Long left unchanged and held up as the “Gold Standard” of assisted suicide laws, it seems even Oregon in the US can’t avoid the slipperly slope.
For years euthanasia advocates pointed to Oregon as an example of “safe” assisted suicide with unaltered safeguards, claiming their example proved assisted suicide laws could be safely upheld.
However, as we’ve seen in many jurisdictions after legalising euthanasia and assisted suicide, what start out as ‘safeguards’ quickly become ‘unjust barriers to access’.
A lawsuit has now been filed in the state claiming that residency requirements violate the US Constitution, asserting that Americans should be able to travel to Oregon to make use of their assisted suicide laws.
The lawsuit is being brought by the pro-euthanasia group Compassion & Choices, a US organisation similar to pro-euthanasia organisations in Australia, and an Oregon Health & Science University professor of family medicine.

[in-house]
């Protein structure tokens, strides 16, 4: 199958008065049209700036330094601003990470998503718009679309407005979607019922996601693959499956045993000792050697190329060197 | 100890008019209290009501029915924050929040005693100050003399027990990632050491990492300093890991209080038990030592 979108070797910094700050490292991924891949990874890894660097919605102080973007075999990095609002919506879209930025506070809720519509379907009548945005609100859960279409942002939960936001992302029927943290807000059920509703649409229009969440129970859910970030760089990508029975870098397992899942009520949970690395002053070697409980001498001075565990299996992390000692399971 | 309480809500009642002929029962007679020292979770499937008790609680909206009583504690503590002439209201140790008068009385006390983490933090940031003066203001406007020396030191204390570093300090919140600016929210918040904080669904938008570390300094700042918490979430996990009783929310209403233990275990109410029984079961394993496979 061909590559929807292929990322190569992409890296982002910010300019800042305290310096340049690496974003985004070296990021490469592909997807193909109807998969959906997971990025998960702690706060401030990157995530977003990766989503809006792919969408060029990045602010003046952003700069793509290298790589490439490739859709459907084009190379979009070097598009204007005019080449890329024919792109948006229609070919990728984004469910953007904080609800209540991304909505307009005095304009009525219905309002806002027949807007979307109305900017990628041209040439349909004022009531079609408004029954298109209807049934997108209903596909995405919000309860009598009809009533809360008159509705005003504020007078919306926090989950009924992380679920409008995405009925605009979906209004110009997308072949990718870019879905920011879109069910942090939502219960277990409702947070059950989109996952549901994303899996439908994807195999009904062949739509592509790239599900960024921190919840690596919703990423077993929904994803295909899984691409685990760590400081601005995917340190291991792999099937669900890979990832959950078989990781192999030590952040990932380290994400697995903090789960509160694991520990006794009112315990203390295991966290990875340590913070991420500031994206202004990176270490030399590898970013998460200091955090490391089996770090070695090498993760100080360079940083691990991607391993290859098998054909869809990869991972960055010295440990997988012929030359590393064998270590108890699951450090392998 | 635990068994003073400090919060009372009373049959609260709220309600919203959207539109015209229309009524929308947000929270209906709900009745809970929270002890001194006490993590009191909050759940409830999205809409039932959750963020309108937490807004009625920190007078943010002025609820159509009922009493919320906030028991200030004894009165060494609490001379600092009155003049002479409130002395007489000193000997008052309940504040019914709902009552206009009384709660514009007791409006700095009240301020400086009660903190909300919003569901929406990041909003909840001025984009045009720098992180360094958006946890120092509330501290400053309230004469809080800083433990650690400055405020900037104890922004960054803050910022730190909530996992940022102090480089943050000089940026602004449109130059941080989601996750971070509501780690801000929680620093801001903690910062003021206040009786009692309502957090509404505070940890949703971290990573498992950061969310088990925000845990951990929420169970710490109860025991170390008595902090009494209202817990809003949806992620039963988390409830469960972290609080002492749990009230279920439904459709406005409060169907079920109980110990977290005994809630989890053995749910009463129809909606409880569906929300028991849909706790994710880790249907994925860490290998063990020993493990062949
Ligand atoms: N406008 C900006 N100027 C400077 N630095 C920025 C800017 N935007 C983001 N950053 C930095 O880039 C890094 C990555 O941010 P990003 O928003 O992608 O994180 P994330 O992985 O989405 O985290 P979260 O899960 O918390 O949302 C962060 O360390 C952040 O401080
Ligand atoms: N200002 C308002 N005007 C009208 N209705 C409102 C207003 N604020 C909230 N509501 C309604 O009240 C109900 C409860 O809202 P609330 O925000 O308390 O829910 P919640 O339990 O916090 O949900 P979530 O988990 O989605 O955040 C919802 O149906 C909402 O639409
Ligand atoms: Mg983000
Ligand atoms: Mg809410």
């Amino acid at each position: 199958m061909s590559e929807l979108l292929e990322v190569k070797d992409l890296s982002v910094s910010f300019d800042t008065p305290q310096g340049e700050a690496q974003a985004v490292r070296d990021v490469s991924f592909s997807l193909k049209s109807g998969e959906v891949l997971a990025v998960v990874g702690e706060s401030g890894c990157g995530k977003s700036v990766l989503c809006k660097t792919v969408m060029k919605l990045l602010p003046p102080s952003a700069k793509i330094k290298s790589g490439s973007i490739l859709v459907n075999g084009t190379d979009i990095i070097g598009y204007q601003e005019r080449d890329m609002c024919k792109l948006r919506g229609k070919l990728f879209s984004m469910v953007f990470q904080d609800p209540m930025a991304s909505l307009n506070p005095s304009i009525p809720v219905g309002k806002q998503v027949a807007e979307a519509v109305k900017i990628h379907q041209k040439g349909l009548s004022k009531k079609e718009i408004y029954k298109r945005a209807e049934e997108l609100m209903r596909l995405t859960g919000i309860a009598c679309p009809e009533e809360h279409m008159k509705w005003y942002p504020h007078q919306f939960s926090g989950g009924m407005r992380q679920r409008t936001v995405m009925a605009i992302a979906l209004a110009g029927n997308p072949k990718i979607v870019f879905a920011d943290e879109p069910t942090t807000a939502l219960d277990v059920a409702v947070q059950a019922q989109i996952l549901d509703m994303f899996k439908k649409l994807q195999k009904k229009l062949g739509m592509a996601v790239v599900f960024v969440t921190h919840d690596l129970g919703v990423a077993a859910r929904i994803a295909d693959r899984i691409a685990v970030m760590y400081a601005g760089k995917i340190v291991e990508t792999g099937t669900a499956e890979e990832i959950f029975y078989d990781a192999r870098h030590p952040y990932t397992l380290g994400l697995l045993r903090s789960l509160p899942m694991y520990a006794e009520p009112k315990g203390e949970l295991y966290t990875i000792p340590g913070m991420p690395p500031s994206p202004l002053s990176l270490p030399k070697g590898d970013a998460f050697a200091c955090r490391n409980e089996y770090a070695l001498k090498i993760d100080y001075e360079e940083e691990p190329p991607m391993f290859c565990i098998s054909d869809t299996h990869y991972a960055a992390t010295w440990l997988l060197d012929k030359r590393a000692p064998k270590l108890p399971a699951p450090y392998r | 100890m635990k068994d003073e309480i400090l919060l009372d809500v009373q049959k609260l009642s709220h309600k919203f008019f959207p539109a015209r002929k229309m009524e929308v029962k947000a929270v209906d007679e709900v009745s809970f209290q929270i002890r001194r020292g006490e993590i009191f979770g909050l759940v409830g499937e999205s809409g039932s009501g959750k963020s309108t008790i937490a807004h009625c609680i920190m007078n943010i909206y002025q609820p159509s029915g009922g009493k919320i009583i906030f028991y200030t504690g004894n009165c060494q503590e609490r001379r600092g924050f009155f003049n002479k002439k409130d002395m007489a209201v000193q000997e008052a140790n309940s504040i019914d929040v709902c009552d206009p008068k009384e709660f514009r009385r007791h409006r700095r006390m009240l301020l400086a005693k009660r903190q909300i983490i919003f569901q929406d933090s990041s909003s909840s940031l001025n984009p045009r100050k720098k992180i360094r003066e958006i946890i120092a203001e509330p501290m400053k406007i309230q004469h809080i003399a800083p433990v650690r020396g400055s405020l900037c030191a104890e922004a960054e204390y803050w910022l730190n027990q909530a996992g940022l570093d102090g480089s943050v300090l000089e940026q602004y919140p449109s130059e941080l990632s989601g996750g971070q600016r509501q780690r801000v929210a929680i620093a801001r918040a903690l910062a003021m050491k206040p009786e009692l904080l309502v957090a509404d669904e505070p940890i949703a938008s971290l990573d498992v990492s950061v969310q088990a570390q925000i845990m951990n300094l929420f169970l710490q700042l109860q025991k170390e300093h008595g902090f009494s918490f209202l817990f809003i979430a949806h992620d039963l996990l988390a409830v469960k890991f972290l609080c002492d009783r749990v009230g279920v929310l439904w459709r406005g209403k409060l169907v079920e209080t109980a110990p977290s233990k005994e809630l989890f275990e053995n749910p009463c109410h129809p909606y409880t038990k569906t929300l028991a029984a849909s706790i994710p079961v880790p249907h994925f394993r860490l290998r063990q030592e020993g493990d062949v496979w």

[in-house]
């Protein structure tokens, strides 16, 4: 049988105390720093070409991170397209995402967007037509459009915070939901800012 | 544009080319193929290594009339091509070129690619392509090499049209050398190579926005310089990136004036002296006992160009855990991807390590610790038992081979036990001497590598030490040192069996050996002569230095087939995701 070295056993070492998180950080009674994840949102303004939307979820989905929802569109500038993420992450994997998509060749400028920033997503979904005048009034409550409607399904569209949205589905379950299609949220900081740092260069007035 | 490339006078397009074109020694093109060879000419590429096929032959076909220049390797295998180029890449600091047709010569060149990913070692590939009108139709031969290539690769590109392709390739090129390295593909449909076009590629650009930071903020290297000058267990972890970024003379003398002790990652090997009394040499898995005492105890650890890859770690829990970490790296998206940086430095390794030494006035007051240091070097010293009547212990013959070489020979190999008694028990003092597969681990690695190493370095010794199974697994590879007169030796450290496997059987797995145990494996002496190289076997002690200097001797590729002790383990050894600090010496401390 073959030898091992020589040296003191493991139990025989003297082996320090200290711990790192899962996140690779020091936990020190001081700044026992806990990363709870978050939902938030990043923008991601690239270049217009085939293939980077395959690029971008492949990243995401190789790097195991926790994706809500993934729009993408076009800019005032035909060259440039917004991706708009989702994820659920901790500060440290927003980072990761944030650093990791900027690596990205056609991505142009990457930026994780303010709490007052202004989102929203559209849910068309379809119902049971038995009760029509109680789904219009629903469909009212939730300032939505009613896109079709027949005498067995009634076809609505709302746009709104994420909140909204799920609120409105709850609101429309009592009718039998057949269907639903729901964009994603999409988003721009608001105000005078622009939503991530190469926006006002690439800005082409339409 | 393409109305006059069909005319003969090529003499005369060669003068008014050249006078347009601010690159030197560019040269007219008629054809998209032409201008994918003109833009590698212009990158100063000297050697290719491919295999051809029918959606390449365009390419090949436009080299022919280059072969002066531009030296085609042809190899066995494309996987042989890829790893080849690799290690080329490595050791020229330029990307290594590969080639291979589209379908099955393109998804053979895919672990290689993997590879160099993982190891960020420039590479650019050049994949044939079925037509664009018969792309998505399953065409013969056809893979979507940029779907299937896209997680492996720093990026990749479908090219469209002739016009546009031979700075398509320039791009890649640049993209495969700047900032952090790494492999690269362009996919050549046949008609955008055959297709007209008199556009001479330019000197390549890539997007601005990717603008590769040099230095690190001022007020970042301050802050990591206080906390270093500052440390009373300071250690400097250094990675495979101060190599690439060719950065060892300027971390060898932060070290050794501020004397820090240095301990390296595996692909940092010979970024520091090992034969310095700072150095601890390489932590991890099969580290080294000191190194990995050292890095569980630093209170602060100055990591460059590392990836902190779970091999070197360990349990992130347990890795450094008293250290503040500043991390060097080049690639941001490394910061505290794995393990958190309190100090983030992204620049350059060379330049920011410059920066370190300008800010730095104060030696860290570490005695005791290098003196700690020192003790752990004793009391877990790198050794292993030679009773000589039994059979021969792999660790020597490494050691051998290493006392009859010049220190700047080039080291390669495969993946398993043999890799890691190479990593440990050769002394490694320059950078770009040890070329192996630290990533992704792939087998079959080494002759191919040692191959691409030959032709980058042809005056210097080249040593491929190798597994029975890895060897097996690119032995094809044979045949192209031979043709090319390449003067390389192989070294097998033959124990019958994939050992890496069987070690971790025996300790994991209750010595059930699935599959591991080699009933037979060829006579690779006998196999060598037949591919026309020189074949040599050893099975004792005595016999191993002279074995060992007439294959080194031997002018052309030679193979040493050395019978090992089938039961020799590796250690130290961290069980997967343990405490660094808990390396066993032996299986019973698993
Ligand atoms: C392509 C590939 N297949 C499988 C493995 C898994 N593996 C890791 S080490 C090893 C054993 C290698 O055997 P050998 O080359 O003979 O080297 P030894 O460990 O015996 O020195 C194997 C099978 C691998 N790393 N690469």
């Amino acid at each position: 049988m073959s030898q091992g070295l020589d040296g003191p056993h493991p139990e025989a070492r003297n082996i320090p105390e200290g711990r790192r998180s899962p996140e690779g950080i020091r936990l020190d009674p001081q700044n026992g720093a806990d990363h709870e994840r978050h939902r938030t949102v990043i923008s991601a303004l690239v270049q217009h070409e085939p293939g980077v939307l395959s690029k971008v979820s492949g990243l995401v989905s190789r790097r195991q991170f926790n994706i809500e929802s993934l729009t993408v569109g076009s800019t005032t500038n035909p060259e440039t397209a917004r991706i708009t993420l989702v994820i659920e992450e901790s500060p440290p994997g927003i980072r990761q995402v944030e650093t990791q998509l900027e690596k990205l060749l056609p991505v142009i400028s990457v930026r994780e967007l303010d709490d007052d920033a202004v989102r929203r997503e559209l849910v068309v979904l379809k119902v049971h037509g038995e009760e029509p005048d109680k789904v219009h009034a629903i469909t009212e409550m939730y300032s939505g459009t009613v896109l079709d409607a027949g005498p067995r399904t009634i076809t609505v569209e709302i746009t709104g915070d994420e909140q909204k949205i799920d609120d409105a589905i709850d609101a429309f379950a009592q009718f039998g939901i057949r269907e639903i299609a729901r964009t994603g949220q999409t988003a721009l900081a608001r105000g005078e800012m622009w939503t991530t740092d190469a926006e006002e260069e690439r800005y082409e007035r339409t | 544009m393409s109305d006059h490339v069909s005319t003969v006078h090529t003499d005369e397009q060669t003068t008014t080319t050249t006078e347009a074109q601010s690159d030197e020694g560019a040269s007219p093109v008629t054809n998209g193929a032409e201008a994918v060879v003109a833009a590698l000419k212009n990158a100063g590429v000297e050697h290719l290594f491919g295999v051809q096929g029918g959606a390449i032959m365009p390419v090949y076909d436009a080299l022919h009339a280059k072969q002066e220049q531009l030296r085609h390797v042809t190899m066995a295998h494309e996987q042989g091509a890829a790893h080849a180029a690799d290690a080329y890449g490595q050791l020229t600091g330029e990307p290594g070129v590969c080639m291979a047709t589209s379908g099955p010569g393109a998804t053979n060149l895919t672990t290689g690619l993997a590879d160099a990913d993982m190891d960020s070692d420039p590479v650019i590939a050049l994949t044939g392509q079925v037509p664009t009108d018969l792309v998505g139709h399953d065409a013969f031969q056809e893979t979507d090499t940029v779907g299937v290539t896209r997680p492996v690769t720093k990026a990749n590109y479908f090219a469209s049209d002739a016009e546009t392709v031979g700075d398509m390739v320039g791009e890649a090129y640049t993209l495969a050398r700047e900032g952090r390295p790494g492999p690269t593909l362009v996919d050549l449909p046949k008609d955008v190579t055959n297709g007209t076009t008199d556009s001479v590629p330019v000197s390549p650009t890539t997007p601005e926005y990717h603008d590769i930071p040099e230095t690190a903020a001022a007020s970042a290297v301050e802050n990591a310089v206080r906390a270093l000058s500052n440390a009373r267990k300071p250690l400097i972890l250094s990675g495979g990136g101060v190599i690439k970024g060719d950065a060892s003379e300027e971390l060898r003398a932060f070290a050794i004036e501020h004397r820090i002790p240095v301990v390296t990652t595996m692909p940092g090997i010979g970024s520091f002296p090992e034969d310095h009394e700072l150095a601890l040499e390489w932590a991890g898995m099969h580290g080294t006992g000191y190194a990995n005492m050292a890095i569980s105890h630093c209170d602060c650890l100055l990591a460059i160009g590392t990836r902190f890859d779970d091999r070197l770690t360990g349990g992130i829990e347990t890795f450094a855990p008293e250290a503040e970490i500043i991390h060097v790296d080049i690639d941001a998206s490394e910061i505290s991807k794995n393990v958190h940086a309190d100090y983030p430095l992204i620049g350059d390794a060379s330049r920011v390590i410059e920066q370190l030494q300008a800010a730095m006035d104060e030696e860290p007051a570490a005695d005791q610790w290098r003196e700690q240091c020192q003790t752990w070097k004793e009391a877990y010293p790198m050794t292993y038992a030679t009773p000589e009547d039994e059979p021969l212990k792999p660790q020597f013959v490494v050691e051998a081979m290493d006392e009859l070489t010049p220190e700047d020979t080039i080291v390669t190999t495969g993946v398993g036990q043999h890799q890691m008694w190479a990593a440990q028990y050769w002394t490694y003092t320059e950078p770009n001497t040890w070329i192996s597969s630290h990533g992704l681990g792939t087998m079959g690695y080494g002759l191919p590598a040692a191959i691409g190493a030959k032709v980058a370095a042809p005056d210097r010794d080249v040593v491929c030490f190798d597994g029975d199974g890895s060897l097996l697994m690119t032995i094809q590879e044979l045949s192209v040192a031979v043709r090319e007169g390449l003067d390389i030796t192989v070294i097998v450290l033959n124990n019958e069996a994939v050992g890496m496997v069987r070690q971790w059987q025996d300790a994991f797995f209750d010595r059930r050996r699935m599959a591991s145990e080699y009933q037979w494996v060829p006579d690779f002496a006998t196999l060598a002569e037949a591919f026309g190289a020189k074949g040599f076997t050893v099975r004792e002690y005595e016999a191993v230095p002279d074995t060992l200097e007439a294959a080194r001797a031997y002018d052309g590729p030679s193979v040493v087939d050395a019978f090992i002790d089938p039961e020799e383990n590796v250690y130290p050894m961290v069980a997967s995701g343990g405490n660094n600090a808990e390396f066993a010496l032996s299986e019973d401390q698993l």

In January of 2020 the Oregon law was changed to make exemptions to the mandatory waiting periods, meaning that in some cases the time from request to procedure is less than 48 hours.
Removing safeguards from euthanasia and assisted suicide laws is common practice, as advocates know that it is easier to amend a bill once it is law than it would be to ask for their radical amendments upfront.
Less than two years after the Victorian assisted suicide bill came into effect, Victorian MPs and euthanasia advocates were already fighting to remove so-called ‘safeguards’.
It happens across the world, where euthanasia and assisted suicide are introduced, “safeguards” are eroded under the name of “compassion” and “equality”.
Even the “Gold Standard” couldn’t last.